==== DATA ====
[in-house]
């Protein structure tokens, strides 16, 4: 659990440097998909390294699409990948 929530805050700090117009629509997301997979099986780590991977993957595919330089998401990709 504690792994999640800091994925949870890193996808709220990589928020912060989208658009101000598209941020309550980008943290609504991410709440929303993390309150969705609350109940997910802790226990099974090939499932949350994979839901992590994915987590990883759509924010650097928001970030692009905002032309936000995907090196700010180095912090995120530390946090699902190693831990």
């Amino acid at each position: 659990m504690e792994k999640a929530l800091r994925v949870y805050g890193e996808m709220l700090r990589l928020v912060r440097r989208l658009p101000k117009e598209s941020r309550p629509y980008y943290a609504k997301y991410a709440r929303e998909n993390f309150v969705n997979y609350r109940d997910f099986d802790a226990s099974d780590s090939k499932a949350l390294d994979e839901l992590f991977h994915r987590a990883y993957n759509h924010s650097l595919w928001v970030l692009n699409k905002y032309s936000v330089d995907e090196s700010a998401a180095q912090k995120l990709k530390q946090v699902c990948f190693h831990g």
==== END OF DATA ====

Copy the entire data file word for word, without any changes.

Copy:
[in-house]
């Protein structure tokens, strides 16, 4: 659990440097998909390294699409990948 929530805050700090117009629509997301997979099986780590991977993957595919330089998401990709 504690792994999640800091994925949870890193996808709220990589928020912060989208658009101000598209941020309550980008943290609504991410709440929303993390309150969705609350109940997910802790226990099974090939499932949350994979839901992590994915987590990883759509924010650097928001970030692009905002032309936000995907090196700010180095912090995120530390946090699902190693831990």
């Amino acid at each position: 659990m504690e792994k999640a929530l800091r994925v949870y805050g890193e996808m709220l700090r990589l928020v912060r440097r989208l658009p101000k117009e598209s941020r309550p629509y980008y943290a609504k997301y991410a709440r929303e998909n993390f309150v969705n997979y609350r109940d997910f099986d802790a226990s099974d780590s090939k499932a949350l390294d994979e839901l992590f991977h994915r987590a990883y993957n759509h924010s650097l595919w928001v970030l692009n699409k905002y032309s936000v330089d995907e090196s700010a998401a180095q912090k995120l990709k530390q946090v699902c990948f190693h831990g």